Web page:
Will decreasing assisted reproduction technology costs improve utilization and outcomes among minority women?

  • McCarthy-Keith D
  • Schisterman E
  • Robinson R
 et al. 
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Objective: To evaluate assisted reproduction technology (ART) usage and outcomes in minority women seeking care at enhanced access, military ART programs. Design: Retrospective cohort. Setting: Federal ART programs. Patient(s): Two thousand fifty women undergoing first cycle, fresh, nondonor ART from 2000 to 2005. Intervention(s): None. Main Outcome Measure(s): Rate of ART use, clinical pregnancy rate, live birth rate. Result(s): African American women had an almost fourfold increased use of ART and Hispanic women had decreased use. Clinical pregnancy rates were significantly lower for African American women compared with white women (46.1% vs. 52.6%, relative risk [RR] 0.88; 95% confidence interval [CI], 0.78-0.99) as were live birth rates (33.7%. vs. 45.7%, RR 0.74; 95% CI, 0.63-0.91). Conclusion(s): Economics appear to influence ART use by African American women but not Hispanic women. Despite increased use by African American women, outcomes in this group were worse when compared with Caucasian women. Improving access through decreased cost may increase use by some but not all minority groups. Improved access may not translate into improved outcomes in some ethnic groups. Copyright © 2010 American Society for Reproductive Medicine, Published by Elsevier Inc.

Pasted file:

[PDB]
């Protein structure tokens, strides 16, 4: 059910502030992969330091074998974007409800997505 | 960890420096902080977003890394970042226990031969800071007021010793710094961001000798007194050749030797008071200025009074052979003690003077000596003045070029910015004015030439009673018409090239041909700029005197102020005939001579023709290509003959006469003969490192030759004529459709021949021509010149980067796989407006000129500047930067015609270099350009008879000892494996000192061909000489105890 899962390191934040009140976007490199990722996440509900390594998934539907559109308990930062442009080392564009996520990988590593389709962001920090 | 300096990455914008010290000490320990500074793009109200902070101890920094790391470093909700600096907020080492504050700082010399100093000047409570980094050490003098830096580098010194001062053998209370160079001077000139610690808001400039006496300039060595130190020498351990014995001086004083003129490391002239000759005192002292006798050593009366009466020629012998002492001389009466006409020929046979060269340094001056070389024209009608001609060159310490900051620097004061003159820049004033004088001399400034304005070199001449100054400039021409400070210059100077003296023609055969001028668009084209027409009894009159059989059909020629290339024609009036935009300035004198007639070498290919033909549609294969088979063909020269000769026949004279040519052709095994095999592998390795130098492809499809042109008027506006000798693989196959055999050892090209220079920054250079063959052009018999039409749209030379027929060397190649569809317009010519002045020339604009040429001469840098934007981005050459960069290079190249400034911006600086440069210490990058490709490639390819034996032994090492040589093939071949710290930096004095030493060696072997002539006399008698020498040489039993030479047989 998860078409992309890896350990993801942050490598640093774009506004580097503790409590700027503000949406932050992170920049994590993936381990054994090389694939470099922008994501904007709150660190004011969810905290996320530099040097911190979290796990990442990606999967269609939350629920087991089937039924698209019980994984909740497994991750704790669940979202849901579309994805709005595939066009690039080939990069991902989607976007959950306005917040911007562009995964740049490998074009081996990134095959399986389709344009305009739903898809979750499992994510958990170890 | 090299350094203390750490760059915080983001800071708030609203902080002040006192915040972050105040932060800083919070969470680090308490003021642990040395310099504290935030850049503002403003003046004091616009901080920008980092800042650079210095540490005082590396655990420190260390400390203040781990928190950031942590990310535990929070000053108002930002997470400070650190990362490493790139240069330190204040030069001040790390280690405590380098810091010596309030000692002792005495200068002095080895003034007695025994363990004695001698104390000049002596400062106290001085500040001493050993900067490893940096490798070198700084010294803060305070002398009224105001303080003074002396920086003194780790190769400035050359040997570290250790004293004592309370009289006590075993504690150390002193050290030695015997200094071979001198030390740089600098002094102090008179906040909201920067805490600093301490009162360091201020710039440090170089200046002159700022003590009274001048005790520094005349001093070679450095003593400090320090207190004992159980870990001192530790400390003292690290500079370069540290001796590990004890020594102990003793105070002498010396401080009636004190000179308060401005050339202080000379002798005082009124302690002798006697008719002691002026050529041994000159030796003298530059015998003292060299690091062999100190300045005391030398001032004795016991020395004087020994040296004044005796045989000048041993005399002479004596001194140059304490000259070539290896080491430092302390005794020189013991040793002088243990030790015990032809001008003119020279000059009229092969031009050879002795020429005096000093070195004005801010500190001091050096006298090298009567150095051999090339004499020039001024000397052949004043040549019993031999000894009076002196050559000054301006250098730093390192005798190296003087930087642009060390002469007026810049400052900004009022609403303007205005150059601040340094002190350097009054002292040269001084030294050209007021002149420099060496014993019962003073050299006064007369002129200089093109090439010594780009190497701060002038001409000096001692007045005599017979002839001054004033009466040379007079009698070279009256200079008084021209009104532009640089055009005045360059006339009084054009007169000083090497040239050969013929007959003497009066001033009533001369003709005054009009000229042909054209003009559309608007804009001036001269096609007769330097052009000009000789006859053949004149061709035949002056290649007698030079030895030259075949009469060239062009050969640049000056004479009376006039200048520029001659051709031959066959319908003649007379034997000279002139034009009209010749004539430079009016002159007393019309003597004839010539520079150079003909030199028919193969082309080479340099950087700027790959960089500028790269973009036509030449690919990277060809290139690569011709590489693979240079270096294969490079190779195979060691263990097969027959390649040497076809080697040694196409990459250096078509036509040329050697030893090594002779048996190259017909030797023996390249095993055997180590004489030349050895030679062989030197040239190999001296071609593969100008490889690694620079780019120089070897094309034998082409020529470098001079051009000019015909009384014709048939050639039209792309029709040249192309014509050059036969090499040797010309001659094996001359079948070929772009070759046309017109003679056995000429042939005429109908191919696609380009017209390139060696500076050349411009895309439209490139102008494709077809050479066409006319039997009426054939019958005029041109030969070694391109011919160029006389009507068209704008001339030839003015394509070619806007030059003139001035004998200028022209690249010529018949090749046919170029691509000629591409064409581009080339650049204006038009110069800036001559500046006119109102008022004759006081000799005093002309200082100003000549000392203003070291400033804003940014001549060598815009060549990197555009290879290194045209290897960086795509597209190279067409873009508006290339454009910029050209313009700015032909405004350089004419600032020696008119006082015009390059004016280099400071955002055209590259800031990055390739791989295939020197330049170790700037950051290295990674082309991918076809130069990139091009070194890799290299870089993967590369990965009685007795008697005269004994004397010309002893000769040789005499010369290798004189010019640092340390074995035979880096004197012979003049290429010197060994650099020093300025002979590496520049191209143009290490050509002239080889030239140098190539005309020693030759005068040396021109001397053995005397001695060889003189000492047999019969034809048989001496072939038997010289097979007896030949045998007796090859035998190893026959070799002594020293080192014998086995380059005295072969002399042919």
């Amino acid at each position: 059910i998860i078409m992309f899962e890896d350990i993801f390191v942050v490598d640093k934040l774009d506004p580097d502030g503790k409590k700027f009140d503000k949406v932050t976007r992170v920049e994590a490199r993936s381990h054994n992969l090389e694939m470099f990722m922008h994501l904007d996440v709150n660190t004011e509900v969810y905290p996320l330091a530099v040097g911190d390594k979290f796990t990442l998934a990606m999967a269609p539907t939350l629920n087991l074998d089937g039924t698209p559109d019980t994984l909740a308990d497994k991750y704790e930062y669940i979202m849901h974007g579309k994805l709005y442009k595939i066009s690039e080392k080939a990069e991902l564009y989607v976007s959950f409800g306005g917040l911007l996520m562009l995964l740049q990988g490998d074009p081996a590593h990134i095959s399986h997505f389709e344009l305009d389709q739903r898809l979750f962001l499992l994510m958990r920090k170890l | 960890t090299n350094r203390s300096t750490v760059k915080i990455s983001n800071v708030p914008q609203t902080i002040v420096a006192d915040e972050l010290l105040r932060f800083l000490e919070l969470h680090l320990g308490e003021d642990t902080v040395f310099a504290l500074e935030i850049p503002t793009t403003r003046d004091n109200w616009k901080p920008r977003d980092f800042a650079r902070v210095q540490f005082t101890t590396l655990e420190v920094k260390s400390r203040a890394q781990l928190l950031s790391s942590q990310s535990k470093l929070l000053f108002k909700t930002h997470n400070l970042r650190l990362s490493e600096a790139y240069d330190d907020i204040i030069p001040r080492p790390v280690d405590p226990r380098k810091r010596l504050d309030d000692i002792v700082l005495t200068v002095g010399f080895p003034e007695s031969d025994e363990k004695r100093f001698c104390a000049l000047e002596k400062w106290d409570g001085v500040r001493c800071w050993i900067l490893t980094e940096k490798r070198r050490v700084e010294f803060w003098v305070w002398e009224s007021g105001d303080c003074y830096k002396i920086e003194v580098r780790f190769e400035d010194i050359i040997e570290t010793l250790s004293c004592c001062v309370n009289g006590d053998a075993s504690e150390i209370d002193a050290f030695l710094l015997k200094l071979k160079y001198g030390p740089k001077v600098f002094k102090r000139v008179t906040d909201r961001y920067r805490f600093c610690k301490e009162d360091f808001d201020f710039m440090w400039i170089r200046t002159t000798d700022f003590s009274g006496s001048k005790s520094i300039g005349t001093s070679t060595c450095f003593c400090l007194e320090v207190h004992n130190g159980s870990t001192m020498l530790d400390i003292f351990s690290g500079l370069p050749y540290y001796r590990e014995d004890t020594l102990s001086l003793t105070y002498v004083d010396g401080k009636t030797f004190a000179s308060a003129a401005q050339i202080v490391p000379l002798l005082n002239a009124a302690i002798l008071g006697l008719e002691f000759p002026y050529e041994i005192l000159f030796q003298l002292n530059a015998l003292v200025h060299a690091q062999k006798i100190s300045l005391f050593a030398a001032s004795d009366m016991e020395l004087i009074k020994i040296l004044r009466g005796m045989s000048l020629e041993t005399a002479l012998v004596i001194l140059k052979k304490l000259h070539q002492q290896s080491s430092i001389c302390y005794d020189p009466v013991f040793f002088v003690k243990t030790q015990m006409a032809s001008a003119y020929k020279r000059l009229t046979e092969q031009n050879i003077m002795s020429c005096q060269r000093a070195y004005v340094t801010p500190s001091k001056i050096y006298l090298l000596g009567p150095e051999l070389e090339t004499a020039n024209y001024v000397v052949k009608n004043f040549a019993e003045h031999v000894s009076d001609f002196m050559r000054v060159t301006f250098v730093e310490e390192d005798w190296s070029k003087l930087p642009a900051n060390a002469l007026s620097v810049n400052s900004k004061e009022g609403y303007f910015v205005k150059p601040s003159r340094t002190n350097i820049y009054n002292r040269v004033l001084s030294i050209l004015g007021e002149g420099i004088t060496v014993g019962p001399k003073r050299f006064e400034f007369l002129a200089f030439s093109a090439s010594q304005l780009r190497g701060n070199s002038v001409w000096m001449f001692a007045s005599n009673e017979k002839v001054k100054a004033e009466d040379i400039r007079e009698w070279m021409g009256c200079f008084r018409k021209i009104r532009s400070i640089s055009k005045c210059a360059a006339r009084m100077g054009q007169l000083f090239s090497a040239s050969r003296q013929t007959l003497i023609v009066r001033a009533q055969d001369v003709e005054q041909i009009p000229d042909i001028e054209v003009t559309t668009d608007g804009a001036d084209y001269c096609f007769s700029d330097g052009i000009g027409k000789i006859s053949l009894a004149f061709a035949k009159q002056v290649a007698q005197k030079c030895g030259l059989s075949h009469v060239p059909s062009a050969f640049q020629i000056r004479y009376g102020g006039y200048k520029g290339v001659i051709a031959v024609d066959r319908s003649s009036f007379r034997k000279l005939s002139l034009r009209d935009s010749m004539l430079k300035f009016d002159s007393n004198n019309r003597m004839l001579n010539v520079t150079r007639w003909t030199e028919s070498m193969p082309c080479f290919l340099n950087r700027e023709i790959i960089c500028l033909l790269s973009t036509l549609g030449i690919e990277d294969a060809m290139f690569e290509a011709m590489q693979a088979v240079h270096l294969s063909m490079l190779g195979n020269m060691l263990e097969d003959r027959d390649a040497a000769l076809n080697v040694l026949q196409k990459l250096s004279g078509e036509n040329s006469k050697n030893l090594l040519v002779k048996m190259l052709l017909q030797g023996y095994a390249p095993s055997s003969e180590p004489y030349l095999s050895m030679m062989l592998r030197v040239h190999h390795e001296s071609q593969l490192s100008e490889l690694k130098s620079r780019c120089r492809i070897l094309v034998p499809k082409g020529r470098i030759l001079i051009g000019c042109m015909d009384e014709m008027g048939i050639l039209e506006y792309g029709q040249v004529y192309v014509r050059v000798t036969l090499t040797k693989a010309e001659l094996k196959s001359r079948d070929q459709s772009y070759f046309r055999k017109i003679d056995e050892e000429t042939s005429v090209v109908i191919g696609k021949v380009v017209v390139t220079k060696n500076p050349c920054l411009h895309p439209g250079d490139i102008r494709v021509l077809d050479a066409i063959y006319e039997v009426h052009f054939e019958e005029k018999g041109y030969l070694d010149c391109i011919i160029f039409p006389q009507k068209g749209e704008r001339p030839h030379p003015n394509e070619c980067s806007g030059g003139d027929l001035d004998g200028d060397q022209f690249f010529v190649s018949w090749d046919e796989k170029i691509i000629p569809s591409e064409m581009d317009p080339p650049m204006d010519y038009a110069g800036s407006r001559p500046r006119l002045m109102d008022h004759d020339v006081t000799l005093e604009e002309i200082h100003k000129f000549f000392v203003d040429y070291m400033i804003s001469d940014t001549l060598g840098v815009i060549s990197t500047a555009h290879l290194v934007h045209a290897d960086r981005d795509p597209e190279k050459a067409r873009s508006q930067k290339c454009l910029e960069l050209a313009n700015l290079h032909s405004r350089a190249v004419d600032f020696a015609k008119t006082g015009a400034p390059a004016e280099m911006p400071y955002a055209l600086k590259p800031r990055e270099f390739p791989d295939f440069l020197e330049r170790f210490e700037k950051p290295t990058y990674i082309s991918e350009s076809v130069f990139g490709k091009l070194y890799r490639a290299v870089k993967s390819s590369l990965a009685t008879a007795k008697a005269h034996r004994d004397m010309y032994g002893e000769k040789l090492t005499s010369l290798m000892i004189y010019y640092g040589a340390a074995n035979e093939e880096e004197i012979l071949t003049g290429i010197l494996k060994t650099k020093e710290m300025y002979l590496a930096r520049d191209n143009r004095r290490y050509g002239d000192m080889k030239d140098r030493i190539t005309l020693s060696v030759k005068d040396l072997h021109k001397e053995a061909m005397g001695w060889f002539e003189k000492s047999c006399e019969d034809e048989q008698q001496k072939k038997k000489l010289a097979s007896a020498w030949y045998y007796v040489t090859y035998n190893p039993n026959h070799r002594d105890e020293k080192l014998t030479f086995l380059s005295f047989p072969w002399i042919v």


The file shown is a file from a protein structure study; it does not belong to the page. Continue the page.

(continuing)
Author-supplied keywords

  • ART utilization
  • ethnic disparity
  • infertility

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  • Desireé M. McCarthy-Keith

  • Enrique F. Schisterman

  • Randal D. Robinson

  • Kathleen O'Leary

  • Richard S. Lucidi

  • Alicia Y. Armstrong

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